BACK TO SCHOOL
Moreland put Oglesby in touch with his new academic advisor, Lori Pindar of the communication department, to lay out a plan to satisfy his degree requirements. Ironically, Pindar was a tutor at Vickery Hall during his first tenure as a student-athlete.
In the fall of 2017, he returned to the campus he first roamed as a student 10 years before. And with a new outlook on the future, Oglesby did what he’s always done best — grit his teeth and get to work.
McKay and head coach Brad Brownell wanted Oglesby to be a student manager, helping the program in as many areas as allowed by NCAA regulations.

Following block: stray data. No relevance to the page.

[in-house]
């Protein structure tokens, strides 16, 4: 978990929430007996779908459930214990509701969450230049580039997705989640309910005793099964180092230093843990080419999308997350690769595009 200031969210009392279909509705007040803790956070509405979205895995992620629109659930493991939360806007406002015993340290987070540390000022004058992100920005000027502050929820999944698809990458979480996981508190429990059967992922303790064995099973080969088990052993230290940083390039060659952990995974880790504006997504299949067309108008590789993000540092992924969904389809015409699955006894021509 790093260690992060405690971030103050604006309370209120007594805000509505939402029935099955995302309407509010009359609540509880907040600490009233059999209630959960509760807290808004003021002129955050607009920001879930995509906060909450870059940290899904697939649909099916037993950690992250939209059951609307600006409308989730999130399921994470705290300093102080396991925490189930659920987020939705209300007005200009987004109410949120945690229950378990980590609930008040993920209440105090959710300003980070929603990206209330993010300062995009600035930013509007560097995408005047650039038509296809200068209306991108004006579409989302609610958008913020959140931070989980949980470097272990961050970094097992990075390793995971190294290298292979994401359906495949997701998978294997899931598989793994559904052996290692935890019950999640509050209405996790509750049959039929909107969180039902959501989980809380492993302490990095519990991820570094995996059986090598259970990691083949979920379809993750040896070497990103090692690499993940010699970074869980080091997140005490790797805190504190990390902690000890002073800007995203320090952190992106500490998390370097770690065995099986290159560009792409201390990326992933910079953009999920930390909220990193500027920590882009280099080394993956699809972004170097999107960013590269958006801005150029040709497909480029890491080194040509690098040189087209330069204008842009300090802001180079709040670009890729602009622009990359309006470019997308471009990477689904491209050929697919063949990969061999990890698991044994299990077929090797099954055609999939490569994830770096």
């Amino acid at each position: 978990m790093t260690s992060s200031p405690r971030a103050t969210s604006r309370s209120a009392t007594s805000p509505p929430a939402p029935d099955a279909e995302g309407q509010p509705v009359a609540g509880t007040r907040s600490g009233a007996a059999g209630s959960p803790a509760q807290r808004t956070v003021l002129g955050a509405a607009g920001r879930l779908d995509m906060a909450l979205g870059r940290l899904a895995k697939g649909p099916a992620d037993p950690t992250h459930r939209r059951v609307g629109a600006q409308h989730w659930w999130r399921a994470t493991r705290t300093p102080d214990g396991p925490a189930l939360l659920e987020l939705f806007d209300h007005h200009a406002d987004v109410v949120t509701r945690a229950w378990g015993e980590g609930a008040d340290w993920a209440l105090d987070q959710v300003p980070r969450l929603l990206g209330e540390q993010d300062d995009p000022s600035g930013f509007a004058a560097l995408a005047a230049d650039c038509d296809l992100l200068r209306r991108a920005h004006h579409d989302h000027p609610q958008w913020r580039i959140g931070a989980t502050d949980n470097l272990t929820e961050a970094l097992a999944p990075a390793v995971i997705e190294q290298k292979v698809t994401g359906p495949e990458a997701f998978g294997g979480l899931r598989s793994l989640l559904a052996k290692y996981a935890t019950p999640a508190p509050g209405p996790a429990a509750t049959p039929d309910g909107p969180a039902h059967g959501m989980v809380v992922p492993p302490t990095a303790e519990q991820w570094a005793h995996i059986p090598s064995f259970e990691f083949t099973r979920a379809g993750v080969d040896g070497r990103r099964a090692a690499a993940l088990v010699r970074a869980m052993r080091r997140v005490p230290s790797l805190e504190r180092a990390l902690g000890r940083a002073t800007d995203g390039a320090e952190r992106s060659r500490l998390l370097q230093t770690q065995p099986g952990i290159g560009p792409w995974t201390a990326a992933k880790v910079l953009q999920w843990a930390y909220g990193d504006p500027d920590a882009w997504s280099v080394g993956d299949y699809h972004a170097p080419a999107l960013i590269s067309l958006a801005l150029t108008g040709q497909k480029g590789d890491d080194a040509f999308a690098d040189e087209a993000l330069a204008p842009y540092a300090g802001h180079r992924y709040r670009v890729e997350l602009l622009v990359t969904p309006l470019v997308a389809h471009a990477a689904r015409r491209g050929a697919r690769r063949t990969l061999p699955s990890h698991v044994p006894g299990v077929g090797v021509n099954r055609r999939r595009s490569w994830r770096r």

“I helped cut film, helped with player development, jumped into scout team situations and helped players on the team when they wanted to put up extra shots,” he said. “I even got to do some work with the radio broadcast team. I’m not the most patient human being, so I wanted to jump right in. I realize there’s a lot to learn, but it’s been nice to get a glimpse, all while taking 15 hours in the fall and 16 this semester.”
Many days had Oglesby at morning shooting drills at 6 a.m. and on campus for the duration of the day until finally seeing his family about 12 hours later. When Maria and the kids were in bed, he found time to study.
“It made for some full days without much sleep,” he said. “But that’s part of it.”
While it took some time to earn complete acceptance, one thing that helped him was coming in as a new face alongside Director of Player Development Terrell McIntyre and Assistant Coach Antonio Reynolds Dean. All three had played professional basketball overseas, a great resource for the players making up Clemson’s 2017–18 roster.